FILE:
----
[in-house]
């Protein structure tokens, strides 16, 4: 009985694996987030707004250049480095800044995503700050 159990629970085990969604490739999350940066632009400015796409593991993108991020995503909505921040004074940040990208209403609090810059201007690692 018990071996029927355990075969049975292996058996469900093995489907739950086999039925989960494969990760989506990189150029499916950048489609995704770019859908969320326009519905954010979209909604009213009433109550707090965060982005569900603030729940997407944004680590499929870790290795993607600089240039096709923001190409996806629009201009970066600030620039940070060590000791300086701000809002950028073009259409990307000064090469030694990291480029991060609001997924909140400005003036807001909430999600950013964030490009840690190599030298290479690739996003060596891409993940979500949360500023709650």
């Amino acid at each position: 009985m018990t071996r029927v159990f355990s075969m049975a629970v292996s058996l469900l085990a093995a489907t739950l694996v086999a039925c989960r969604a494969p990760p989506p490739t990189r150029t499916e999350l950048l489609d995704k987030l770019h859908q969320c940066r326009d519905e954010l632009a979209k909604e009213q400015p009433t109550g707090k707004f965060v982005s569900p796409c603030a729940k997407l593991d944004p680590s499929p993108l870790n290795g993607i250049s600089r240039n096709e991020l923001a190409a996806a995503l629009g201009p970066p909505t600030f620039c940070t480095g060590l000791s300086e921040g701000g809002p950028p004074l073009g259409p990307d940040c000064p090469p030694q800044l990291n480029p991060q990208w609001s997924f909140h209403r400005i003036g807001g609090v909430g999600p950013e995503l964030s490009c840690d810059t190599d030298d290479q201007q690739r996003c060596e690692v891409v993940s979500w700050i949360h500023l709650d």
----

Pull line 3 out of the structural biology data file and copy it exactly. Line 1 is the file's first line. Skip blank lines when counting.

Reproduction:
């Amino acid at each position: 009985m018990t071996r029927v159990f355990s075969m049975a629970v292996s058996l469900l085990a093995a489907t739950l694996v086999a039925c989960r969604a494969p990760p989506p490739t990189r150029t499916e999350l950048l489609d995704k987030l770019h859908q969320c940066r326009d519905e954010l632009a979209k909604e009213q400015p009433t109550g707090k707004f965060v982005s569900p796409c603030a729940k997407l593991d944004p680590s499929p993108l870790n290795g993607i250049s600089r240039n096709e991020l923001a190409a996806a995503l629009g201009p970066p909505t600030f620039c940070t480095g060590l000791s300086e921040g701000g809002p950028p004074l073009g259409p990307d940040c000064p090469p030694q800044l990291n480029p991060q990208w609001s997924f909140h209403r400005i003036g807001g609090v909430g999600p950013e995503l964030s490009c840690d810059t190599d030298d290479q201007q690739r996003c060596e690692v891409v993940s979500w700050i949360h500023l709650d």